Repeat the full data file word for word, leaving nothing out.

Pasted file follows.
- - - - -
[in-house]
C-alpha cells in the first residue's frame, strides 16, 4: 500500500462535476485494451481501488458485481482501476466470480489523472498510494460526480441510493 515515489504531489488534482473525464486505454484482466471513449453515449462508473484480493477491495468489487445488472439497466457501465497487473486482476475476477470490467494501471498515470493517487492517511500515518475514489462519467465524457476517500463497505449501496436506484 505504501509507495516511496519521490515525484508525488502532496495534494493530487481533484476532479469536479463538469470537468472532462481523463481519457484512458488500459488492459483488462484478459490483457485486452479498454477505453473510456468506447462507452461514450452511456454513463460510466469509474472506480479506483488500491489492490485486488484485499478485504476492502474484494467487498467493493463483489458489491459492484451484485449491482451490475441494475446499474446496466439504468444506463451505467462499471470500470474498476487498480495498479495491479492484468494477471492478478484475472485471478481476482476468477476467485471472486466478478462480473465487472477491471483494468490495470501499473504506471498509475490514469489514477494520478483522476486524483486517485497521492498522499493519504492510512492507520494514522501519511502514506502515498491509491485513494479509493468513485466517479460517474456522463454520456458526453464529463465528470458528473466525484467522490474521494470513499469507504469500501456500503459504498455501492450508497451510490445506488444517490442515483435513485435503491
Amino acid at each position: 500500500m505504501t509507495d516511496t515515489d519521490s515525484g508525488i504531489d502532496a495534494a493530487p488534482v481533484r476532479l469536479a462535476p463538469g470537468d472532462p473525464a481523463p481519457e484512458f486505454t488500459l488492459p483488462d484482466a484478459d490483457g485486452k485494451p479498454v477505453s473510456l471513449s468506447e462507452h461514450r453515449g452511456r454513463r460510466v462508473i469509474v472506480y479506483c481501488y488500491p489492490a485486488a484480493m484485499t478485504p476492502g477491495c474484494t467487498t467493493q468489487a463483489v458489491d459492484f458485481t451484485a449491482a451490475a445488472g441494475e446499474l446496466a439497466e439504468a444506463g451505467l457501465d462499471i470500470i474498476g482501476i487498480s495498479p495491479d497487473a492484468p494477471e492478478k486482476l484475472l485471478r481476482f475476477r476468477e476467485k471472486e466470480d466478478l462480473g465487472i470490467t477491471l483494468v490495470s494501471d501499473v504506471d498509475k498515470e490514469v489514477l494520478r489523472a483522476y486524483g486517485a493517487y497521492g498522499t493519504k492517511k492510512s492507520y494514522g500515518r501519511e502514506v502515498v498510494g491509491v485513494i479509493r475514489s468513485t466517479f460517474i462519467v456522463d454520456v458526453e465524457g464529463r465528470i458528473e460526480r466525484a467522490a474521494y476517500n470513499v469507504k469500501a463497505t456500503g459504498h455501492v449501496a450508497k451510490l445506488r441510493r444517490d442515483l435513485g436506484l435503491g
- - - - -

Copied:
[in-house]
C-alpha cells in the first residue's frame, strides 16, 4: 500500500462535476485494451481501488458485481482501476466470480489523472498510494460526480441510493 515515489504531489488534482473525464486505454484482466471513449453515449462508473484480493477491495468489487445488472439497466457501465497487473486482476475476477470490467494501471498515470493517487492517511500515518475514489462519467465524457476517500463497505449501496436506484 505504501509507495516511496519521490515525484508525488502532496495534494493530487481533484476532479469536479463538469470537468472532462481523463481519457484512458488500459488492459483488462484478459490483457485486452479498454477505453473510456468506447462507452461514450452511456454513463460510466469509474472506480479506483488500491489492490485486488484485499478485504476492502474484494467487498467493493463483489458489491459492484451484485449491482451490475441494475446499474446496466439504468444506463451505467462499471470500470474498476487498480495498479495491479492484468494477471492478478484475472485471478481476482476468477476467485471472486466478478462480473465487472477491471483494468490495470501499473504506471498509475490514469489514477494520478483522476486524483486517485497521492498522499493519504492510512492507520494514522501519511502514506502515498491509491485513494479509493468513485466517479460517474456522463454520456458526453464529463465528470458528473466525484467522490474521494470513499469507504469500501456500503459504498455501492450508497451510490445506488444517490442515483435513485435503491
Amino acid at each position: 500500500m505504501t509507495d516511496t515515489d519521490s515525484g508525488i504531489d502532496a495534494a493530487p488534482v481533484r476532479l469536479a462535476p463538469g470537468d472532462p473525464a481523463p481519457e484512458f486505454t488500459l488492459p483488462d484482466a484478459d490483457g485486452k485494451p479498454v477505453s473510456l471513449s468506447e462507452h461514450r453515449g452511456r454513463r460510466v462508473i469509474v472506480y479506483c481501488y488500491p489492490a485486488a484480493m484485499t478485504p476492502g477491495c474484494t467487498t467493493q468489487a463483489v458489491d459492484f458485481t451484485a449491482a451490475a445488472g441494475e446499474l446496466a439497466e439504468a444506463g451505467l457501465d462499471i470500470i474498476g482501476i487498480s495498479p495491479d497487473a492484468p494477471e492478478k486482476l484475472l485471478r481476482f475476477r476468477e476467485k471472486e466470480d466478478l462480473g465487472i470490467t477491471l483494468v490495470s494501471d501499473v504506471d498509475k498515470e490514469v489514477l494520478r489523472a483522476y486524483g486517485a493517487y497521492g498522499t493519504k492517511k492510512s492507520y494514522g500515518r501519511e502514506v502515498v498510494g491509491v485513494i479509493r475514489s468513485t466517479f460517474i462519467v456522463d454520456v458526453e465524457g464529463r465528470i458528473e460526480r466525484a467522490a474521494y476517500n470513499v469507504k469500501a463497505t456500503g459504498h455501492v449501496a450508497k451510490l445506488r441510493r444517490d442515483l435513485g436506484l435503491g